Biblical content of Matrix 1:
The hero, Thomas Anderson, is the Everyman who also has a dual identity under his hacker name, Neo (=new man). We later learn in the film that he is the chosen One (= the messiah). He dresses in a black duster, sort of a cross between the angels in "City of the Angels" and the mystical hero in all of Clint Eastwood's westerns.
Morpheus (= I will be what I will be) is the father image, the champion of Zion, leader of the rebel forces. He is determined to set his people free through the chosen one. Not only is he a father figure, he is also a forerunner to Neo, announcing his coming, in this way he is a type of John the Baptist.
Trinity is capable of supernatural fight and flight! If Morpheus can be the father/God image, and Neo the dual-nature/Son image, then Trinity is the Spirit. As her name implies, the three are inseparable. One for all and all for one. Trinity is also the name of the Terence Stamp character in his 1970s western series called Trinity, which is part of the modern mythology from which this picture borrows. Also, as a follower of Neo she serves as a Mary Magdalene type.
At the center of earth is their 'holy city,' Zion, which in the Bible is Jerusalem -the city of God. The rebel forces, called Zionist, defend Zion from the Matrix.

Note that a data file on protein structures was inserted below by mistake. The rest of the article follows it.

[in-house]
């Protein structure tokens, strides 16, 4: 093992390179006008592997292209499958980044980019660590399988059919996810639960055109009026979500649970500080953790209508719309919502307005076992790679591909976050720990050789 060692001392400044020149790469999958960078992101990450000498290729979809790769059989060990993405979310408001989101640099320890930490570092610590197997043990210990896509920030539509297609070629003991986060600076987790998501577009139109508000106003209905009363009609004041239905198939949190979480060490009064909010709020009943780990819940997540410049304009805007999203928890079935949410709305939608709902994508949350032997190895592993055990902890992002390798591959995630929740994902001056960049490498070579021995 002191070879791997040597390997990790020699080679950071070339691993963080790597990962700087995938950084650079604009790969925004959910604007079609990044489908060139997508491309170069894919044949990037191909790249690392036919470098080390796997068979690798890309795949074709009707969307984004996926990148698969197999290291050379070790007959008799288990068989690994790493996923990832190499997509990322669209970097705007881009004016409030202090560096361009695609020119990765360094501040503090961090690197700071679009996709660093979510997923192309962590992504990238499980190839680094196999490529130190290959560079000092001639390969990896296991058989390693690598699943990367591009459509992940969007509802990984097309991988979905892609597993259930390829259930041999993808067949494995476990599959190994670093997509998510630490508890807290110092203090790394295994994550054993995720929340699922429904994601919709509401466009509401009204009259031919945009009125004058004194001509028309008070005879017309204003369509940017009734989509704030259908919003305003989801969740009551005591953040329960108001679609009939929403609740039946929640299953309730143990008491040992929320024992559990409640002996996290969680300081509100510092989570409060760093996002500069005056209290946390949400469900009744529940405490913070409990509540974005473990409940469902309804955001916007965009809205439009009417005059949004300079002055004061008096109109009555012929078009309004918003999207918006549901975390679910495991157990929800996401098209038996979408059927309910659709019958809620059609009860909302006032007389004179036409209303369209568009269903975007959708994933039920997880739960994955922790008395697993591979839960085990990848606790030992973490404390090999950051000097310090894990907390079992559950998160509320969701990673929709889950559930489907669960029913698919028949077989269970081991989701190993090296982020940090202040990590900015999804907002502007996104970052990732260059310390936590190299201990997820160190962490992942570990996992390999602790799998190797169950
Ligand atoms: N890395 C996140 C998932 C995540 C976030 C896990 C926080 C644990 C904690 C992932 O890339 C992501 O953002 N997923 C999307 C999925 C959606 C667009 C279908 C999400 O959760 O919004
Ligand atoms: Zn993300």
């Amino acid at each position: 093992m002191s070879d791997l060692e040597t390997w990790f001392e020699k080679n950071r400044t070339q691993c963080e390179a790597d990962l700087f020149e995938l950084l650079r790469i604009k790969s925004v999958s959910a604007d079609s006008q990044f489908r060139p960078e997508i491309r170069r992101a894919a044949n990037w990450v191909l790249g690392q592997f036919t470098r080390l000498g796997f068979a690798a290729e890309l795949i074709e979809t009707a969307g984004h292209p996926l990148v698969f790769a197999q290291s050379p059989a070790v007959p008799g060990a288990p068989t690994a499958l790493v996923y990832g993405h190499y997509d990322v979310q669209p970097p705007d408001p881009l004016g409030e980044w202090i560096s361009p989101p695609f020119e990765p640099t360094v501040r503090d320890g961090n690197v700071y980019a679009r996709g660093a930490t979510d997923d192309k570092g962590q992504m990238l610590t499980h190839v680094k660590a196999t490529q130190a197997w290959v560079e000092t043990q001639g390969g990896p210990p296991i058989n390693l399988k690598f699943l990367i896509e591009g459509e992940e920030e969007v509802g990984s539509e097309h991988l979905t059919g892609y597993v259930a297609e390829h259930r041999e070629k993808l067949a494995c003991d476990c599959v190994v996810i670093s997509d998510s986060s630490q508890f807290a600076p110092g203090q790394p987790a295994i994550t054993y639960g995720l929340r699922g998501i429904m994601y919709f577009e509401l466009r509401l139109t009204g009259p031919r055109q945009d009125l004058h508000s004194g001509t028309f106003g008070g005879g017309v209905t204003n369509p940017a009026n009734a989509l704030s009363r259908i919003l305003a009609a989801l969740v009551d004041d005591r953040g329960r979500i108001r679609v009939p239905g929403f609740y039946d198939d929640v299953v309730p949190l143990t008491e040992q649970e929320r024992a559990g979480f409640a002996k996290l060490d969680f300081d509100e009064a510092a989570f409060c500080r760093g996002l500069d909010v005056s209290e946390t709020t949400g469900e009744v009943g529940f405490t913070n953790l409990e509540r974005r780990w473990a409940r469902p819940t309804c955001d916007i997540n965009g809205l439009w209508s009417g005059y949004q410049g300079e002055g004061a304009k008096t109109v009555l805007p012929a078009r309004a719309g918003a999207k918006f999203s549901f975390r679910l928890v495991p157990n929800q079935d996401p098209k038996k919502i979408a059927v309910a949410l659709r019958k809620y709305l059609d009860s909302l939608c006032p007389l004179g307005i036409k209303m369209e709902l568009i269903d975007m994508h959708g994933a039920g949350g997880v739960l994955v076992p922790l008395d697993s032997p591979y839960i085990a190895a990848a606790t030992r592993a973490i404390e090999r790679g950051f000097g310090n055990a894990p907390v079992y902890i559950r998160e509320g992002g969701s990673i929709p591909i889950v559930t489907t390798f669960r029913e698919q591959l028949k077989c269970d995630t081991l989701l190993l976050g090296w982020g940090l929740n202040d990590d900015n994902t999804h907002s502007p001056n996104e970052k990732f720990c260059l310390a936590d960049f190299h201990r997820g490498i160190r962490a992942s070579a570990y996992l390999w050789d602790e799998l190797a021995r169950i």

The two worlds, one visible and the other not, is a running theme throughout the Bible. In both Matrix and the Bible, dreams can connect a person to the other dimension.
The rebel ship is named after the biblical Nebuchadnezzar, the greatest and most powerful of all the Babylonian kings. His name means, "Nebo, protect the crown!" or the "frontiers." A perfect name for the rebel ship.
The term AI, means artificial intelligence. In the Bible Ai was the scene of Joshuas defeat, and afterwards of his victory - in the film as well.
Saving the world seems to be the major preoccupation of super heroes in recent cinema. As Jesus once said, " I have come to save the world." The 'Saving the world' action in the Matrix is like watching 'The Men in Black' meet the 'Spaghetti Westerns'.
As Richard Schickel of Time magazine says about Matrix, "A lot of what they (the heroes) do and endure consists of spins on the sci-fi past. There are references to everything from the Alien movies to The Terminator to Soylent Green, but that's what we have for a living mythology these days, and the (writer, director) Wachowskis (brothers) are bold and knowing in their deployment of it. They're acknowledging a tradition, not ripping it off."
The biggest biblical parallel comes at the end of the movie when Neo is shot dead and then is resurrected to life again. A direct reference to the life of Jesus Christ.
The resurrection scene also borrows from "Sleeping Beauty" with a twist. Instead of the male prince kissing the woman, Trinity kisses Neo. Clever twist. The resurrection transforms Neo. He now has the ability to render the Matrix useless: System failure. The Neo man, like Truman, Jesus, and Superman defeats the system.